Fittingly, part of the space opens to a side room where there is a roulette wheel and a blackjack table, so you can gamble away any of the money you didn’t feel like saving up for drinks.

Lavish and cool as Finn.

Dive into the Grime

If you want to get away from the upper echelons of the wallet-emptying centre, head to Kallio, the area a short distance to the northeast. Kallio has different rules to the rest of the city when it comes to alcohol – it’s about half the price, with drinks between 3 and 4 euros.

Now, before you get excited, be aware that the area might not be for you if you’re a fancypants. It’s a student area and most of the pubs are divey and a bit raucous. Pool tables can be found in many places and leather jackets abound.

If you’re looking to eat, there are only a handful of nice restaurants, and you’re more likely to end up getting a kebab, simply for ballast.

Pubs stay open to 2am at the latest, two hours earlier than everywhere else in the city, and staff will start kicking you out at 1:30 to make sure. But if you’re having a good time and want to stay out, just follow everybody to the bus to the centre and nearby Kamppi – the packed bus journeys themselves at this hour are a good time out in themselves.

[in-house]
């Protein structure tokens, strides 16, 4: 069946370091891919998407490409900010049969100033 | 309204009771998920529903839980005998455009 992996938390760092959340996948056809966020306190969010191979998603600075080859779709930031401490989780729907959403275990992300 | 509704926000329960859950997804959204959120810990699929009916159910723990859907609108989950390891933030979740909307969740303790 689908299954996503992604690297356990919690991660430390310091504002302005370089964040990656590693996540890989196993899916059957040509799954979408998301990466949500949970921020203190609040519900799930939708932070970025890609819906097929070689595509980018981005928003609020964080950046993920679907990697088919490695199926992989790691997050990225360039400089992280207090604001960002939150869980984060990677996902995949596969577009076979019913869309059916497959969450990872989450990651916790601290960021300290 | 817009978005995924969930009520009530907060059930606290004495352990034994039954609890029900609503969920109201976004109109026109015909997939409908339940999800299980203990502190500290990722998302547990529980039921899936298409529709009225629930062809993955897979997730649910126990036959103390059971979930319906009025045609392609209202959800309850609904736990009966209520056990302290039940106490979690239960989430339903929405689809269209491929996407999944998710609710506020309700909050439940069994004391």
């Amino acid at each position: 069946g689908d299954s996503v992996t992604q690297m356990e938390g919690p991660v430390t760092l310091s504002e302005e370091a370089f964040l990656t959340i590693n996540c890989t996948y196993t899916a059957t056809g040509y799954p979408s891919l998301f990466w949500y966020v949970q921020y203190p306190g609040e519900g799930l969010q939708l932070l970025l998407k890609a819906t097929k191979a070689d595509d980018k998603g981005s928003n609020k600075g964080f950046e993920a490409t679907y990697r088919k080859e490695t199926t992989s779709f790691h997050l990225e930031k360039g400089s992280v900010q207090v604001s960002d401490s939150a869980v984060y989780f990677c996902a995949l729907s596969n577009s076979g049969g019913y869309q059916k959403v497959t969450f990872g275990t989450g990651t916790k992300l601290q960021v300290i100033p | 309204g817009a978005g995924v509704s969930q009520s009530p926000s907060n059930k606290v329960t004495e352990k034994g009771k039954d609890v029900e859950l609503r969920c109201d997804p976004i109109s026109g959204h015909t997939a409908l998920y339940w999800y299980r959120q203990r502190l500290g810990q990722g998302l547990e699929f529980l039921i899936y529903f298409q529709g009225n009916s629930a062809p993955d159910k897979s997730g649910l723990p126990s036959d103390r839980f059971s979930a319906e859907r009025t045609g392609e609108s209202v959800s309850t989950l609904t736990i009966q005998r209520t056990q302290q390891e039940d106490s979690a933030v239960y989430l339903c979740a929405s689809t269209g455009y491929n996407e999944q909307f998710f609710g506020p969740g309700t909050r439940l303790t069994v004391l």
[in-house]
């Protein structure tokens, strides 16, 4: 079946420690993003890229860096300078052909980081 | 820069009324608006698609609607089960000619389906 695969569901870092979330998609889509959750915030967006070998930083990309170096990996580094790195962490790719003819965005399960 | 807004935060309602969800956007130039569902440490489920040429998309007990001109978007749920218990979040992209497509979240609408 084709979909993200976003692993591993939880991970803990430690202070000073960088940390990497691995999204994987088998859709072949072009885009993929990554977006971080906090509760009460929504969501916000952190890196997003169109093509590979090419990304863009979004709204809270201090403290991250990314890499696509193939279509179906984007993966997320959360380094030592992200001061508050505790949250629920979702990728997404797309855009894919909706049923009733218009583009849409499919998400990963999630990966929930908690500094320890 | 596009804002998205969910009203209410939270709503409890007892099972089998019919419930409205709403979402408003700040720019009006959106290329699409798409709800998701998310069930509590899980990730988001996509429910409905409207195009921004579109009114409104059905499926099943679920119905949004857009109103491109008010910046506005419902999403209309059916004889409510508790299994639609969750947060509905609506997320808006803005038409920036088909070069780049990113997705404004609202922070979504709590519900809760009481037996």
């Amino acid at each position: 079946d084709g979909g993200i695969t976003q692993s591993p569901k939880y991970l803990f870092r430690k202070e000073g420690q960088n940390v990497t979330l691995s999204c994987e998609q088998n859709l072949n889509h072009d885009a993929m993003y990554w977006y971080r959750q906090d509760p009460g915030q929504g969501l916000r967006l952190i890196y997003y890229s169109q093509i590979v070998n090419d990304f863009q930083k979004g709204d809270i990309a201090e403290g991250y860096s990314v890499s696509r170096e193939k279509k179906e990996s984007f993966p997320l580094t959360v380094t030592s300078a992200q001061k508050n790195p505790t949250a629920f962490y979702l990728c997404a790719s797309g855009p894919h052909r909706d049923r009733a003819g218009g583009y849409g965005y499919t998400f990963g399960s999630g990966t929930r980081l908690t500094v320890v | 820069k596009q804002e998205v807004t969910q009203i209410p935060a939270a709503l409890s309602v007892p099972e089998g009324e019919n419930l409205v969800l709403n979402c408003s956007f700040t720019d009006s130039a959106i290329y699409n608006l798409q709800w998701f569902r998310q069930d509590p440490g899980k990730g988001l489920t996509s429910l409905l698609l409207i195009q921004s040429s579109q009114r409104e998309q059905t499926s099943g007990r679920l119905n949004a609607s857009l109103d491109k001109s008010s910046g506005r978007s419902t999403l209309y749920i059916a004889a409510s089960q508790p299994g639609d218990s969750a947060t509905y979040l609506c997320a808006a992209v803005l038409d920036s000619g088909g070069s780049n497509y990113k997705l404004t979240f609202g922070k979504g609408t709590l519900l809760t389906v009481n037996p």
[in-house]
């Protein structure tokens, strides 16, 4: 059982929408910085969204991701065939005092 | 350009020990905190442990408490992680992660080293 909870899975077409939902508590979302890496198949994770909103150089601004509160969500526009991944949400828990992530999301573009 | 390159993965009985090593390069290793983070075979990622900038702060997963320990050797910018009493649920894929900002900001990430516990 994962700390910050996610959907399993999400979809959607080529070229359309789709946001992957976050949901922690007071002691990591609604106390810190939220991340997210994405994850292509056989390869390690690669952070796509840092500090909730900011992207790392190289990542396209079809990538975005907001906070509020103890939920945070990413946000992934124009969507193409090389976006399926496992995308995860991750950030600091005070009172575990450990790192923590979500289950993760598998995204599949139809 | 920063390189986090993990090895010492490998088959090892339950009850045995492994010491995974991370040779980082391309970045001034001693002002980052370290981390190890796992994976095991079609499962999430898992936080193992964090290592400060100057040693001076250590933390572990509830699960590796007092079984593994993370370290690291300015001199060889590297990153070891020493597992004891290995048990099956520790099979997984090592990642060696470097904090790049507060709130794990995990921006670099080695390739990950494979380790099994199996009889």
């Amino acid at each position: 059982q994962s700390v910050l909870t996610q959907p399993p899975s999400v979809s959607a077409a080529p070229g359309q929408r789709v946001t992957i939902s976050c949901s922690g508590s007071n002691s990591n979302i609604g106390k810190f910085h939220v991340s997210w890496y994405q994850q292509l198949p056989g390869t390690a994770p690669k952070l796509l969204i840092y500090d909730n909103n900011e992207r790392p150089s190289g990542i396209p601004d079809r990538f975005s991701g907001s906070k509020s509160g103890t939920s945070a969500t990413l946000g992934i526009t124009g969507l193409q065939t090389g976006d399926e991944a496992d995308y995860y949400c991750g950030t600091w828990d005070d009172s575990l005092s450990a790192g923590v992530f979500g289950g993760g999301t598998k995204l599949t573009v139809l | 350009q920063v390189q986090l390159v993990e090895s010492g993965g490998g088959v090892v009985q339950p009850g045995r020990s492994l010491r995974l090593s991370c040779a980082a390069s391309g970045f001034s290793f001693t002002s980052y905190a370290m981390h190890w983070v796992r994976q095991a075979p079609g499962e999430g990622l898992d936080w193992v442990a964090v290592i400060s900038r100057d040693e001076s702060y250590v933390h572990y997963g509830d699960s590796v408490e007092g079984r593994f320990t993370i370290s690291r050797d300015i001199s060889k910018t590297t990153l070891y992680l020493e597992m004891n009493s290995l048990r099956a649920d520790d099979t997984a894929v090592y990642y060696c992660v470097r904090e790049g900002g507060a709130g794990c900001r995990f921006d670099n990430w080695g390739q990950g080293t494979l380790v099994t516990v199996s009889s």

How Funny

Helsinki has a tradition in keeping with English sensibilities in that the Finns love stand up comedy. “Great,” you’re thinking, “it’s not like I can understand even the most basic of Uralic languages. I swore I’d never learn another after Hungarian nearly made me lose my mind.” Don’t panic! Yes, there are plenty of Finnish language stand up nights, but it turns out there are quite a few English ones as well.

Helsinki Finns are lovers of language and many of them are tri-lingual – Swedish is the second most spoken language, but then comes English, and the Finns love practising it as much as possible, hence the tradition for stand up. Sure, there are plenty of tourists, but most of the audience are Finns, and the biggest laughs are always about Finnish culture and quirks, which can leave the tourists scratching their heads.

Check out the team at Comedy Finland for English language comedy dates.


If you fancy a change from Finland, grab your passport and jump on the ferry. It takes just two hours to get to the capital of Estonia, and it’s extremely popular with the Finns. Not only does a bit of new culture grab them, but it’s mainly because Tallinn is so much cheaper. You can get a drink for a euro so unsurprisingly, many Finns treat the ferry as a booze cruise and take the opportunity to buy as much liquor as they can and bring it back to Finland. Others just stick around and get drunk for the day, which obviously takes a little less effort.




Featured image by PROiha/Visit Helsinki

About the author

Adam ZulawskiAdam is a freelance writer and Polish-to-English translator. He blogs passionately about travel for Cheapflights and runs Download his free e-book about Poland's capital after it was almost completely destroyed by the Nazis: 'In the Shadow of the Mechanised Apocalypse: Warsaw 1946'